'Diary of an On-Call Girl' is available in some bookstores and online.


Anonymous Anonymous said...

The law, made by lawyers FOR lawyers.

19 July, 2010 22:54

Blogger English Pensioner said...

I have a Welsh acquaintance who won't speak to the police, or any officialdom, except in his native tongue (unless he wants something).

19 July, 2010 23:29

Anonymous ParkiePlod1980 said...

Of all the drink drivers I have arrested in the last ten years I have not had one who has got off, all of them have been convicted. I put it down to covering all the points in the evidence each time, the bottom line is solicitors/ lawyers will do anything to get their clients off and its our job to make them look silly and ridiculous by doing a through investigation at the scene and then ensuring we write it up correctly

20 July, 2010 08:23

Anonymous NottsSarge said...

I have never lost a drink-drive case either. Really, what happens at the roadside becomes irrelevant once they are in custody, where the simple solution is to make the demand for a sample of breath on camera (especially good for belligerant refusers) and read from the MG/DD A verbatim. We also have a nice system for non-English speakers, with a tape deck in the intoxilyser room and LanguageLine on loudspeaker. Difficult to squirm out of that one really...

Apparently there is more case law for drink drive legislation than for anything else. Just goes to show there has been a lucrative market for defence solicitors over the years.

20 July, 2010 08:33

Blogger Kaela said...

It is time surely, to make the descision. No Alcohol in the blood when stopped driving. No alcohol!

Bit harsh maybe, simple yes, and if you look at countries already doing it, simple to implement and maintain.

That is, if you wanted to stop drink driving! If you want to perpetuate authorities mindless grasp on assumed reality and generate a withering income from hapless drunk drivers, let it continue, and complain about it.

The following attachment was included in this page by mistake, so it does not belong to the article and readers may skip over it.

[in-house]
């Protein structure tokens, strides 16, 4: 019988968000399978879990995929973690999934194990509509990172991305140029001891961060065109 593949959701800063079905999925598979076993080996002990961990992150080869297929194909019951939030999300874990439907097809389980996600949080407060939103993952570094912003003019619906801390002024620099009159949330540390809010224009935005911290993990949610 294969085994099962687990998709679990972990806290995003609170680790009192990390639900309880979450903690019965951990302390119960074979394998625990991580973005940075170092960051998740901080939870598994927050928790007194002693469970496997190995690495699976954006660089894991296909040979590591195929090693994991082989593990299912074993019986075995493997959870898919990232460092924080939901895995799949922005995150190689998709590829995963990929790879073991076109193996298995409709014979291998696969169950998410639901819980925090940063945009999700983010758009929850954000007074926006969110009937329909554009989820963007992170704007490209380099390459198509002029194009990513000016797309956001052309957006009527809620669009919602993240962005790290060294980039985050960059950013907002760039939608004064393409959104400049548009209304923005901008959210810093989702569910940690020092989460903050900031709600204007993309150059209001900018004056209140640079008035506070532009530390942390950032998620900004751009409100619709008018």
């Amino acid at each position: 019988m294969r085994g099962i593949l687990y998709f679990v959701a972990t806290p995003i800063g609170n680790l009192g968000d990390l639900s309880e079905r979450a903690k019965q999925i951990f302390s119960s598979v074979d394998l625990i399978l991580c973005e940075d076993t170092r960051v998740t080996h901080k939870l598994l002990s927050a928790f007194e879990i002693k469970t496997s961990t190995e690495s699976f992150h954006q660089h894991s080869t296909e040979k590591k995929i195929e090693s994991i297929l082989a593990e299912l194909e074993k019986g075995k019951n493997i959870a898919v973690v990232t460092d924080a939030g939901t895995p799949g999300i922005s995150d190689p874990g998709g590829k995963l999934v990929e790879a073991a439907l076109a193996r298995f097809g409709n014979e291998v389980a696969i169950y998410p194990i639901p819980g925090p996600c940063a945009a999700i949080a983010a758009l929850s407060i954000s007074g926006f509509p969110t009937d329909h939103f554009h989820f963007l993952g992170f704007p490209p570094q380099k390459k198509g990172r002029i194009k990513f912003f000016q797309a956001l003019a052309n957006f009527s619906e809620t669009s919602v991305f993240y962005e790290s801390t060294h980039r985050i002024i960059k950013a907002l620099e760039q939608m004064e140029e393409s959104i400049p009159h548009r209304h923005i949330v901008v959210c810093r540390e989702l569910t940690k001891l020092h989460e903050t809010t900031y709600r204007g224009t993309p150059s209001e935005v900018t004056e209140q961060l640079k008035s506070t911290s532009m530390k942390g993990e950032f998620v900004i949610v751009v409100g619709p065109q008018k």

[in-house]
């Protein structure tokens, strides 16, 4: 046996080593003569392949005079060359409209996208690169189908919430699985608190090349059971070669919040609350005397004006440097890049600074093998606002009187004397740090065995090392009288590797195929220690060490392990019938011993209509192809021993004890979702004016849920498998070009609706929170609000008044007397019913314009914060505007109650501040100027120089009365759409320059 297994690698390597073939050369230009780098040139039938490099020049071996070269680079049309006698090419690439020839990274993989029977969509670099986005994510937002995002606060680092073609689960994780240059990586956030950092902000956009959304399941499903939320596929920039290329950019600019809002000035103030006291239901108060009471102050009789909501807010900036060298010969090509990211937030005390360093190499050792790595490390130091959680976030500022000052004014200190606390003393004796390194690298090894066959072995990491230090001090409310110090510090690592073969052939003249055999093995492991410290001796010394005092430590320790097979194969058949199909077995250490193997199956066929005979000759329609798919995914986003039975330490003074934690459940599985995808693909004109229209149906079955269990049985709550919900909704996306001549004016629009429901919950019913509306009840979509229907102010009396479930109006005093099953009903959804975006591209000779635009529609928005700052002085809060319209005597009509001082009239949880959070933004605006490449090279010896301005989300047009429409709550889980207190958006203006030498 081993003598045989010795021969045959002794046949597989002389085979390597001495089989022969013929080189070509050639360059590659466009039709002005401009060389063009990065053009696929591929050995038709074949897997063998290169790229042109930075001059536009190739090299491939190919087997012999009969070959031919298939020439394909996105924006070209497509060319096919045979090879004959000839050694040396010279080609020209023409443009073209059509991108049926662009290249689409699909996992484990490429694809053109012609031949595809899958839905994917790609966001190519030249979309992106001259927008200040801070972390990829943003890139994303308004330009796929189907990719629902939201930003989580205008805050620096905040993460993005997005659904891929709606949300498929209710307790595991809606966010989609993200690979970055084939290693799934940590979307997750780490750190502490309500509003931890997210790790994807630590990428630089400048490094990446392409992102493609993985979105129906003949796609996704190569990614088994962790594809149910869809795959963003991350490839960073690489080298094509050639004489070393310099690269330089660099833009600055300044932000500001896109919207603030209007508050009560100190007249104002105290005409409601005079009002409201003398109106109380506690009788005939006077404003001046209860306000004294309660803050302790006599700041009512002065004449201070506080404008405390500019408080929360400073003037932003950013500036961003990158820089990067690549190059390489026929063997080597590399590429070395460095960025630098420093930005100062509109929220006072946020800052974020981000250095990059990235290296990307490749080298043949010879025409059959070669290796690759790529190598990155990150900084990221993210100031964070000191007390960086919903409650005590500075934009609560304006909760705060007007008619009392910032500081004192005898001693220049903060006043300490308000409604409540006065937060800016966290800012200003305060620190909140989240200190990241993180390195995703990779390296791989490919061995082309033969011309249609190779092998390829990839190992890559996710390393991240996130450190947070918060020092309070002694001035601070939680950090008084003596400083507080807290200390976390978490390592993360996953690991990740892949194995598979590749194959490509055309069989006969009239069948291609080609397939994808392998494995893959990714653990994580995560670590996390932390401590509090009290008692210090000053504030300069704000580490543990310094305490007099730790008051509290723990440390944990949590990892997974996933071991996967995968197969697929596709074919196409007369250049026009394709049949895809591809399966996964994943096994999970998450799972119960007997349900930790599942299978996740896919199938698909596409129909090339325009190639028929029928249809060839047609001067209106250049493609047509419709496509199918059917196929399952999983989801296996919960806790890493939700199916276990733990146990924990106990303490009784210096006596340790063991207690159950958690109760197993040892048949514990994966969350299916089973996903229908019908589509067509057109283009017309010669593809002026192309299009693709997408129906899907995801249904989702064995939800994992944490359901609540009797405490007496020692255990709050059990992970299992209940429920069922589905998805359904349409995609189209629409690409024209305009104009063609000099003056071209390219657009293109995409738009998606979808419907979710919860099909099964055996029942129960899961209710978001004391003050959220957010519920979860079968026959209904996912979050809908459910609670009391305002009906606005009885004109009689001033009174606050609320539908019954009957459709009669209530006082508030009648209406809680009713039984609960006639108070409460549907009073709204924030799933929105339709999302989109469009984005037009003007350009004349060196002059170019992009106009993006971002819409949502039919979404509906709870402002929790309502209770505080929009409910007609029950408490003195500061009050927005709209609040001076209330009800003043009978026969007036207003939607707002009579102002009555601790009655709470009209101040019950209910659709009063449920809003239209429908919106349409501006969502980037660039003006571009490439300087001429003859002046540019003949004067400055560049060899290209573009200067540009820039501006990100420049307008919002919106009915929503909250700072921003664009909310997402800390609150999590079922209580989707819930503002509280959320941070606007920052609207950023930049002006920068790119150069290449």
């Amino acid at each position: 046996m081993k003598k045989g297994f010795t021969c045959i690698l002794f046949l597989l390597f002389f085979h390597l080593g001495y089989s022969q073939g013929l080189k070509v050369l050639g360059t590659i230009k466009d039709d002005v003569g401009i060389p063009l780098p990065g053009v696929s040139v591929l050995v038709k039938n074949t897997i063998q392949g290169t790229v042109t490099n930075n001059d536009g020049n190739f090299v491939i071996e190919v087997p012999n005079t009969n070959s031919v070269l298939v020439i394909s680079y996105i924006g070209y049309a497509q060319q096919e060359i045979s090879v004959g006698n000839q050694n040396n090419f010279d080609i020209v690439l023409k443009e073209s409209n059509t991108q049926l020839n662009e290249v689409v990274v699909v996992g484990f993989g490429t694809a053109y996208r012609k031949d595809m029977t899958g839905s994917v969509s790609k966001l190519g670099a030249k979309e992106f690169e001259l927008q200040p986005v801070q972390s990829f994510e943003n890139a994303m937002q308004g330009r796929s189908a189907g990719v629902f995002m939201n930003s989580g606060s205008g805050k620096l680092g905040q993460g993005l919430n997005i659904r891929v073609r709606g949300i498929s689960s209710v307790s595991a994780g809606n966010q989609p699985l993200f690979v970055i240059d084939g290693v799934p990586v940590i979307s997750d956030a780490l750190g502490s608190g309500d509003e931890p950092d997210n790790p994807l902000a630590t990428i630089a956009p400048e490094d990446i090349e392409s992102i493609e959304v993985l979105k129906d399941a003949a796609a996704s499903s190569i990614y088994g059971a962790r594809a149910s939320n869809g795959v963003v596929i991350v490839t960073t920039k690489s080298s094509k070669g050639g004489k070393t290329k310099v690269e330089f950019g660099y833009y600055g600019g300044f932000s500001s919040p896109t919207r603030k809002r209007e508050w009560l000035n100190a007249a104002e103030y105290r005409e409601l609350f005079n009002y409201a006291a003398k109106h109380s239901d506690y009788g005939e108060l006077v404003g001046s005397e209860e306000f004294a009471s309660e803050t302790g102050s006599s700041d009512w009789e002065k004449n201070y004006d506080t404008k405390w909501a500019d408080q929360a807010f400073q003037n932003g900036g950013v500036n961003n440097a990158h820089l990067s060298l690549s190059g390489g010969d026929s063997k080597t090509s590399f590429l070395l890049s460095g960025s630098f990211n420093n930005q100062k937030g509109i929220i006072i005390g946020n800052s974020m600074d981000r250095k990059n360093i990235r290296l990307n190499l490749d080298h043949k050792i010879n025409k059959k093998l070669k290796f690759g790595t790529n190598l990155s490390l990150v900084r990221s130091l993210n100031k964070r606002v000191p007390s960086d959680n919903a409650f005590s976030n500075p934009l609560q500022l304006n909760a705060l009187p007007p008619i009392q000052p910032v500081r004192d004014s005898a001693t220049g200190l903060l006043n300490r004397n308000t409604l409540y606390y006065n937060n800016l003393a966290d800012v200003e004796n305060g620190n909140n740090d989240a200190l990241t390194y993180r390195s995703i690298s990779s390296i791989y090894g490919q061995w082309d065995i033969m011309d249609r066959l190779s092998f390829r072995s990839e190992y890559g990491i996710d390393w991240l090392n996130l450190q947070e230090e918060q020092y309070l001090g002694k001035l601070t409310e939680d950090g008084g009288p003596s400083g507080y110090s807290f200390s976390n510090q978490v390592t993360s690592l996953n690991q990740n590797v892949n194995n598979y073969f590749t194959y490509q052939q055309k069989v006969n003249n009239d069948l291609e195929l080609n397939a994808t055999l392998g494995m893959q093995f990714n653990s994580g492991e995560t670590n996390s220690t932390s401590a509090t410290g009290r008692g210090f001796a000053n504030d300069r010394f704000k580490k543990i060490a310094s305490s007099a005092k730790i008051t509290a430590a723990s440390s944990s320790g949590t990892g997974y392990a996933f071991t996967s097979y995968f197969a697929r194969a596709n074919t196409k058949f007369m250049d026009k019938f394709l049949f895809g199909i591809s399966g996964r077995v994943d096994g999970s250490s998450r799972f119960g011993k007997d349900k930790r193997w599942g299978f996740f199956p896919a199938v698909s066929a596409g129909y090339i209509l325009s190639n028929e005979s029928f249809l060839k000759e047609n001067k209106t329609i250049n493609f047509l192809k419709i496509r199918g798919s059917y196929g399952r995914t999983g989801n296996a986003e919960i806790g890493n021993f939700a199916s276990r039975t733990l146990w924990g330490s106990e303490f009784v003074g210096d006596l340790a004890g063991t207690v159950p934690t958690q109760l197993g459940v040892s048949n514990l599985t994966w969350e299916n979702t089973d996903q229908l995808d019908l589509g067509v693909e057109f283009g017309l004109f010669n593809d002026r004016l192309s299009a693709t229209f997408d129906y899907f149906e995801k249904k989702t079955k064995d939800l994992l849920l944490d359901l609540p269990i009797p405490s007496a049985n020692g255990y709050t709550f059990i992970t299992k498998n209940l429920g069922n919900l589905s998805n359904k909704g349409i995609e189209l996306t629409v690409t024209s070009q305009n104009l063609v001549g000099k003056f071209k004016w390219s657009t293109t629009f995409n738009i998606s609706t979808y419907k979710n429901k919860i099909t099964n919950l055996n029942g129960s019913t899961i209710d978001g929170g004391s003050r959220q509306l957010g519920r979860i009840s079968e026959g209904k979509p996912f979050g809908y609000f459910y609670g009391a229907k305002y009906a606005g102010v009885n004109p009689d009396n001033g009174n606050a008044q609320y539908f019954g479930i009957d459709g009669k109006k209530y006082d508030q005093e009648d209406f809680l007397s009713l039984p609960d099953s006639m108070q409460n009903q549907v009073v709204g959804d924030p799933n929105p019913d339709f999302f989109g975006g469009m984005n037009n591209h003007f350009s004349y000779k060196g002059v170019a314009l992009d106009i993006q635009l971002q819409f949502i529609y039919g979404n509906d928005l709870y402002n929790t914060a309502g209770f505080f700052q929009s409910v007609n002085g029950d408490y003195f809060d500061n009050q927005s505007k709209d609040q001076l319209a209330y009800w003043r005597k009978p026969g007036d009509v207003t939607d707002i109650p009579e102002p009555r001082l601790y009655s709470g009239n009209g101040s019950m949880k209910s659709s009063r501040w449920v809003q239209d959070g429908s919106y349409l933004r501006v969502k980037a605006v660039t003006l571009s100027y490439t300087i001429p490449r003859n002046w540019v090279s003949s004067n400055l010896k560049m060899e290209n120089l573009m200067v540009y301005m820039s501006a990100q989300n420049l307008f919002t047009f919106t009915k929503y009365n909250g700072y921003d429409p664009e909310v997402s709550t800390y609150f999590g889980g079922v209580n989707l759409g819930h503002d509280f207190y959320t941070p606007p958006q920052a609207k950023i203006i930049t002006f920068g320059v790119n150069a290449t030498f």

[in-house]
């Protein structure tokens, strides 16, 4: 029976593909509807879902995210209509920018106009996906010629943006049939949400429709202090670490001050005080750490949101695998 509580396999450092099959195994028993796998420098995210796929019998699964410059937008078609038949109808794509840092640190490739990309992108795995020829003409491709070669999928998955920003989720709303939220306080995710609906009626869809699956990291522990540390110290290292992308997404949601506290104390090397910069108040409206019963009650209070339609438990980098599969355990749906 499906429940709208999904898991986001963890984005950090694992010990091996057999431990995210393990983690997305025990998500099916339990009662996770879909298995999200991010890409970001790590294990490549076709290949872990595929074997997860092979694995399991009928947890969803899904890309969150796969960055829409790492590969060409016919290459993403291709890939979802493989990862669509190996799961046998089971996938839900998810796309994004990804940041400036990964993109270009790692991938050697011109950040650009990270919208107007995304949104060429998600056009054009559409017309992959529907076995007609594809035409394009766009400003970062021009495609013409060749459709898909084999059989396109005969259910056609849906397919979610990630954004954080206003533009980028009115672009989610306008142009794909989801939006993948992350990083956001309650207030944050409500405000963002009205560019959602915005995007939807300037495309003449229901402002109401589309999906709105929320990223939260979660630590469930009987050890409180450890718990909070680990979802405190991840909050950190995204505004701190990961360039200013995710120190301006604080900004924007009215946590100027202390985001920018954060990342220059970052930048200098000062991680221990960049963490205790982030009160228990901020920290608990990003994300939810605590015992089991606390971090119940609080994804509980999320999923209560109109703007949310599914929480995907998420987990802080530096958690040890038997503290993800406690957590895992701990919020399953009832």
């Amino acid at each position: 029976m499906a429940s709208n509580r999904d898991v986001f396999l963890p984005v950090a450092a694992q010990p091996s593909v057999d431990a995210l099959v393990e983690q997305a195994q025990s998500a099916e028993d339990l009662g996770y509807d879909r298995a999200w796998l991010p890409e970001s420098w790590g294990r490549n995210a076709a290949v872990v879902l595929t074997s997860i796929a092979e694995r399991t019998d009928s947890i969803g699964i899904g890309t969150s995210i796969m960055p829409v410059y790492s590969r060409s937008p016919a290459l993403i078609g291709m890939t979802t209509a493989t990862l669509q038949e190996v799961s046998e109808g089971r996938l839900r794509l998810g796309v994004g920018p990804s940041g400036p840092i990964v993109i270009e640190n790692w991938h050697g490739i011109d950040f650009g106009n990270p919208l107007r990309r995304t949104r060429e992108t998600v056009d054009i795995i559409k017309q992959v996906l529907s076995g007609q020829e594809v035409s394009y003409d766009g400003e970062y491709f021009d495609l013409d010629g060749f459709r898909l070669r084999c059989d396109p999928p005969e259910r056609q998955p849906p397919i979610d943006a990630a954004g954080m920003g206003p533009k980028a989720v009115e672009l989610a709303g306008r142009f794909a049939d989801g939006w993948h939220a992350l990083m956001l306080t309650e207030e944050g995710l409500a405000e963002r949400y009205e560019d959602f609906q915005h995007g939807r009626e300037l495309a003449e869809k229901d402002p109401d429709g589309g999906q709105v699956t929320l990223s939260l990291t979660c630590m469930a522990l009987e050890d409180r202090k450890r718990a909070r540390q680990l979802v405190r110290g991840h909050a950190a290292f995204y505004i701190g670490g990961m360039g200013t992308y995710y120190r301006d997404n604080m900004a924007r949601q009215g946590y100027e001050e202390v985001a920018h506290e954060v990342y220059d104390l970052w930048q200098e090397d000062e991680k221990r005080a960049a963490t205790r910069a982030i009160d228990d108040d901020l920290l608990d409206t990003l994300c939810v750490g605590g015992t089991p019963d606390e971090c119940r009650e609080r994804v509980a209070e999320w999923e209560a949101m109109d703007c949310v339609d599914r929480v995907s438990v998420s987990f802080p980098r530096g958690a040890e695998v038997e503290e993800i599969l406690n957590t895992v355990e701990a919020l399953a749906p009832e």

20 July, 2010 09:18

Anonymous DJF said...

It's a bit depressing but drink drive cases are often more fiercely/better defended than 'serious' crimes because they're usually a lot more lucrative.

kaela, I sort of agree.

A zero tolerance approach makes sense for a number of reasons; i) it would (arguably) be easier to administer/less procedurally cumbersome? ii) members of the public would know precisely where they stand, iii) alcohol tolerance differs from person to person - so the provisions in place at the mo are pretty arbitrary.

BUT (always a but!) what about someone who has consumed alcohol, say, the previous evening? The present alcohol limit does, at least, factor this in.

Also, the big factor in excess alcohol (when it comes to punishment) is the amount you're over the limit... So even with a zero tolerance approach there'd still be a lot of red tape for the police to go through to ensure the readings, etc, were correct for sentencing purposes.

On another point (sorry to bleat on about this one) still think it a bit weird to hear police officers talking about "winning" and "losing" cases - what about that stuff about being neutral investigators?!

20 July, 2010 10:18

Blogger English Pensioner said...

I wrote in my own blog Here about a friend who has to attend court as a witness to a serious road accident involving a driver wearing a burka. It seems that she now claims that she cannot speak English and will require an interpreter.
My friend has now discovered that the other driver involved is Polish, and according to a friendly policeman, he was so "B.... P...ed off with the way she was being treated, more as a victim than the person (apparently)responsible for the accident, that he too has decided that he needs an interpreter".
With my politically incorrect friend as a witness, there are time when I feel sorry for the magistrates!

20 July, 2010 12:13

Anonymous Anonymous said...

20 July, 2010 20:18

Blogger Minty said...

Seems the entire justice system seems slanted to make it really hard to actually bring anyone to justice!!